More than two years after the Guatemalan Constitutional Court swiftly annulled the historic genocide conviction against former dictator Efrain Rios Montt on technicalities, the prospect for any new trial is becoming increasingly unlikely. Last week, the national forensic institute asserted that the former general’s health is deteriorating, affecting his mental capacities, and requested that the court order a psychiatric assessment. Rios Montt’s defense attorneys argue that the case should be closed if Rios Montt is deemed unfit for trial; the law prohibits prosecution where the defendant is intellectually incapacitated.
A retrial scheduled for January 5, 2015, already 19 months after the initial verdict, was suspended after Rios Montt’s defense lawyers forced the ouster of one of the judges on last-minute allegations of partiality. A new judge, Jaime Delmar Gonzalez, has been appointed, but no date for the retrial has been set. Further, despite an order to do so by the Constitutional Court, investigative judge Carol Patricia Flores refused to rescind her 2013 judgment upending the case; she cited Rios Montt’s ailing health.
Now Judge Flores herself faces allegations of corruption as a result of an investigation by the International Commission Against Impunity in Guatemala (CICIG), which found that her assets far exceed her legal income. After receiving evidence on Friday, Judge Jaime Amilcar Gonzalez is expected to make a recommendation to the Supreme Court that will determine whether to lift Judge Flores’ judicial immunity.
Other Obstacles to Transitional Justice Prosecutions
Other transitional justice cases are also facing obstacles. A paradigmatic case concerning sexual violence at the Sepur Zarco military base has been stalled since last year. Among the unresolved issues is whether prosecutors can add the crime of enforced disappearance at this stage of the process. In April, Sepur Zarco defendant Colonel Francisco Reyes was also hospitalized, which delayed one preliminary hearing in which the prosecution was due to present its evidence for review.
One case on appeal may also have ramifications for other transitional justice cases in the pipeline. On July 7, an appellate court is due to hear arguments as to whether a court can prosecute an individual for enforced disappearance during the armed conflict. In June 2014, a trial court had refused to convict military commissioner José Manuel Castañeda, in part on the ground that the criminal code did not include the crime of enforced disappearance at the time of the crime, in 1983.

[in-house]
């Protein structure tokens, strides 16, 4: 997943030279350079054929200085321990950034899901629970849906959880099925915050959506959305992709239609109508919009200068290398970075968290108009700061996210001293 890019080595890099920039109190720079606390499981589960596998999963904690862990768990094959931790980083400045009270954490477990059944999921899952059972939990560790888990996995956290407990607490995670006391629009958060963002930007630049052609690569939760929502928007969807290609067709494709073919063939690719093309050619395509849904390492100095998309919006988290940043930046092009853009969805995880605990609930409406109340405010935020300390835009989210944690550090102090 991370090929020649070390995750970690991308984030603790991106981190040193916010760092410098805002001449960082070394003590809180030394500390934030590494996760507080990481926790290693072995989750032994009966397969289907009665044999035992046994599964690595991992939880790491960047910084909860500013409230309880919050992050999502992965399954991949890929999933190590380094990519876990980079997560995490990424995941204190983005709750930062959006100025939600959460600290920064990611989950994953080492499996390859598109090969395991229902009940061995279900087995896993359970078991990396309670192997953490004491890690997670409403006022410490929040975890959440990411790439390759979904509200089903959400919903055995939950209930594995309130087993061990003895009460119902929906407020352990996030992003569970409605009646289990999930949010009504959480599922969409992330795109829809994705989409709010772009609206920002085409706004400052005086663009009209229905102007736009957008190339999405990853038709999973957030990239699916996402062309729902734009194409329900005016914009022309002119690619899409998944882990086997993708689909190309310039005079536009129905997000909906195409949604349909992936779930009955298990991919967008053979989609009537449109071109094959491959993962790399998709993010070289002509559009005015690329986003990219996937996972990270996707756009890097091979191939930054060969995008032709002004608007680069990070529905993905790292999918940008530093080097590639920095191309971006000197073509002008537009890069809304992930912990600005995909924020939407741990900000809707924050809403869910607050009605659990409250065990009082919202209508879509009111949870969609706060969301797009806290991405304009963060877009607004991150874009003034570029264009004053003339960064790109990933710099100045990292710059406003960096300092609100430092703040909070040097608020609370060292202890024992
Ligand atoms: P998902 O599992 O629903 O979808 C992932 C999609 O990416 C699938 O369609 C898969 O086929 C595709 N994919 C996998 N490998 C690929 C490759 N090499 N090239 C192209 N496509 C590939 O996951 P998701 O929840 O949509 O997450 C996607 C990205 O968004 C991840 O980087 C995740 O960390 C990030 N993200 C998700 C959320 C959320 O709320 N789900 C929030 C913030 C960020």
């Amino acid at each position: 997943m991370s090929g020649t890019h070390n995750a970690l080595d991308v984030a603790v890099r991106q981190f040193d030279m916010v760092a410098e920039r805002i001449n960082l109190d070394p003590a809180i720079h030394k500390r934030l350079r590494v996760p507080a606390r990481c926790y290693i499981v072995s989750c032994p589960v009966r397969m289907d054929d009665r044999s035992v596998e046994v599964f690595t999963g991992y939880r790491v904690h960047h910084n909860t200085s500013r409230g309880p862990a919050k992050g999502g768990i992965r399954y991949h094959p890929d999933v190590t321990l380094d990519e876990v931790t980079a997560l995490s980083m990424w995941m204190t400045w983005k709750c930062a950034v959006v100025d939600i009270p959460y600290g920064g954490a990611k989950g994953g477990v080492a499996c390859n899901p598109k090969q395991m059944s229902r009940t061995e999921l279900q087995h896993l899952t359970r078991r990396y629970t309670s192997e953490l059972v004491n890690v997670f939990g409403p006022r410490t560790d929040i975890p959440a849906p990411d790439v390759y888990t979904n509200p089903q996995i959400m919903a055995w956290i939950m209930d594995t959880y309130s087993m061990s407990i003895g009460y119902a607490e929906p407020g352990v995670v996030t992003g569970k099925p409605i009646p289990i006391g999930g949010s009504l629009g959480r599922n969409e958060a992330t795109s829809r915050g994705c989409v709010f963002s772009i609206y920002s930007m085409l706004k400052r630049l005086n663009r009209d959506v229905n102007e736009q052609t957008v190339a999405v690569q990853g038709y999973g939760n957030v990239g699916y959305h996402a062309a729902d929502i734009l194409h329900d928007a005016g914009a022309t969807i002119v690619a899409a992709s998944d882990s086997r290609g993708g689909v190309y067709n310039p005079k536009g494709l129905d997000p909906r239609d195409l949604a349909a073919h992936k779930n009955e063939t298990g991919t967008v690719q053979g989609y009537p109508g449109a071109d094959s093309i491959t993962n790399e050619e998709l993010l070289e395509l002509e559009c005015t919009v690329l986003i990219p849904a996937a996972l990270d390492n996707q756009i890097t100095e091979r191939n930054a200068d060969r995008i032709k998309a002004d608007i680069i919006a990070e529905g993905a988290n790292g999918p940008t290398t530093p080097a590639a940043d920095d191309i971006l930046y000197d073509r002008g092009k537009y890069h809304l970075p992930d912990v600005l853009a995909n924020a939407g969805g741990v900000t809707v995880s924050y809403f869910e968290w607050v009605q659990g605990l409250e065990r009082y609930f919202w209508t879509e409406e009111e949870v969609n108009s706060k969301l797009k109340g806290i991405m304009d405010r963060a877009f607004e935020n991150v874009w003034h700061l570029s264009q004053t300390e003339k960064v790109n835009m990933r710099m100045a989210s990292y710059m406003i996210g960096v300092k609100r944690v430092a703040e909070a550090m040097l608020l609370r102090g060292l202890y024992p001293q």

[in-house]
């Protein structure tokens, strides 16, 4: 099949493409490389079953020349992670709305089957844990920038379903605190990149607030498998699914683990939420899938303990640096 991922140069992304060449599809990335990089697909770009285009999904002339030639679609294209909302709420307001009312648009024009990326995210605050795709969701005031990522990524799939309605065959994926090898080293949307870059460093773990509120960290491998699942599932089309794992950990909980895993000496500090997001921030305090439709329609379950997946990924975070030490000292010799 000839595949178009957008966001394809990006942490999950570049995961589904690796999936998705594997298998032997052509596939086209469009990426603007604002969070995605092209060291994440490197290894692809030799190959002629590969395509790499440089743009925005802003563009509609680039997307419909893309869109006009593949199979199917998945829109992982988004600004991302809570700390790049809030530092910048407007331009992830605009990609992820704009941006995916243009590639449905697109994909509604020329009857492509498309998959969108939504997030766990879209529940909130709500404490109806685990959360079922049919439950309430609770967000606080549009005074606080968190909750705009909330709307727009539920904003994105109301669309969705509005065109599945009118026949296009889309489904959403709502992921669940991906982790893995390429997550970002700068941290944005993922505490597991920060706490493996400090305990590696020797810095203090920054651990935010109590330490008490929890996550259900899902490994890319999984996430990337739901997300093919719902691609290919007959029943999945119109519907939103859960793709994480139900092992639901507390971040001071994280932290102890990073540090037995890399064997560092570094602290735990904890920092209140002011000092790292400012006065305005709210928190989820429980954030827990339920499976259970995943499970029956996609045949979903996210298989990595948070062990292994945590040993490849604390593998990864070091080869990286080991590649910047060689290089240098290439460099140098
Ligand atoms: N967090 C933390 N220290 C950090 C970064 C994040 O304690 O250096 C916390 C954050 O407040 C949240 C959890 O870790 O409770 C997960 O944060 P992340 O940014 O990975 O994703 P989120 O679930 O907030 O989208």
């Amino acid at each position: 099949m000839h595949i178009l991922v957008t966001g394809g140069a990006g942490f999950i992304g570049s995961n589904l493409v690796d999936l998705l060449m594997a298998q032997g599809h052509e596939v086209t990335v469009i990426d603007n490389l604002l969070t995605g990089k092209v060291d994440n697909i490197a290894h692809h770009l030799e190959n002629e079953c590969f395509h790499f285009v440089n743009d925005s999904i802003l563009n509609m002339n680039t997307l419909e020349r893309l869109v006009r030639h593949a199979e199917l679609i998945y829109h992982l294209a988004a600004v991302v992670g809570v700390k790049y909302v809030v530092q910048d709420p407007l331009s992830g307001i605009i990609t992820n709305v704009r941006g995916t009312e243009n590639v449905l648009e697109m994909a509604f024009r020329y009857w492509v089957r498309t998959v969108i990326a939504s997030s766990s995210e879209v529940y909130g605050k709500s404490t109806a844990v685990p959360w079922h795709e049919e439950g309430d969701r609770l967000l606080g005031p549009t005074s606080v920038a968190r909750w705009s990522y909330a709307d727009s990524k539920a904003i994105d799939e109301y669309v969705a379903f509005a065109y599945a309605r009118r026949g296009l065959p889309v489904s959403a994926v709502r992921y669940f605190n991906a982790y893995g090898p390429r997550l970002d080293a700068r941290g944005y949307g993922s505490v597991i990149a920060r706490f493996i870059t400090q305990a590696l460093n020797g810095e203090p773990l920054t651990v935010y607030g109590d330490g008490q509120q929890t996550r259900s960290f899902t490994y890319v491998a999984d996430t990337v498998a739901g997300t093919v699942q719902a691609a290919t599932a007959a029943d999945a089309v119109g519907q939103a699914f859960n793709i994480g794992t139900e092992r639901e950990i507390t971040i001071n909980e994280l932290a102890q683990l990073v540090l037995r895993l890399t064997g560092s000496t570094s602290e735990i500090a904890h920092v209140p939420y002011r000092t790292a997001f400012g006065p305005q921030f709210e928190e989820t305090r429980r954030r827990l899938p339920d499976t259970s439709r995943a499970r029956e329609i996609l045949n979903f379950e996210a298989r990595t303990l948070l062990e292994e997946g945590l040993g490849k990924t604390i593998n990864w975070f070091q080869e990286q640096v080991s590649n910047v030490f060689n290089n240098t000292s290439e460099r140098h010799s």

Meanwhile, Orlando Lopez, head of Guatemala’s human rights prosecution unit, still faces a travel ban following an April 13 hearing concerning allegations about public statements Lopez made concerning the genocide trial. Lopez challenged his inability to participate in the hearing, but the appeals court has not yet issued a ruling. Some criticized this as a threat to prosecutorial independence.
The imbalanced caseload in the high-risk courts has also caused major delays. There have reportedly been no new transitional justice cases assigned to the high-risk court (“A”) that convicted Rios Montt of genocide, leaving the other existing high-risk court (“B”) over-booked. Meanwhile, Supreme Court president Josué Baquiax announced the creation of a new high-risk court (“C”) to clear up the backlog, but no further steps have been taken to either create the new tribunal or reassign cases to high-risk court “A.”
Growing Public Discontent about Corruption
Meanwhile the public outrage at corruption scandals is continuing with Guatemalans clamoring for President Otto Pérez Molina’s resignation; his term is due to end January 14, 2016. Civil society groups also filed suit on Sunday, seeking a criminal investigation of the president in connection with the social security corruption scandal.
For the sixth week in a row, tens of thousands gathered on Saturday to condemn governmental theft and demand reform. Among other things, Guatemalans are demanding electoral reforms to ban private funding for political parties.
The series of high-profile charges in recent weeks has also highlighted further concerns about judicial conflicts of interest and demonstrated widespread public support for prosecutorial independence. This may have ramifications for armed conflict cases, where victims have been waiting decades for justice in long-thwarted investigations.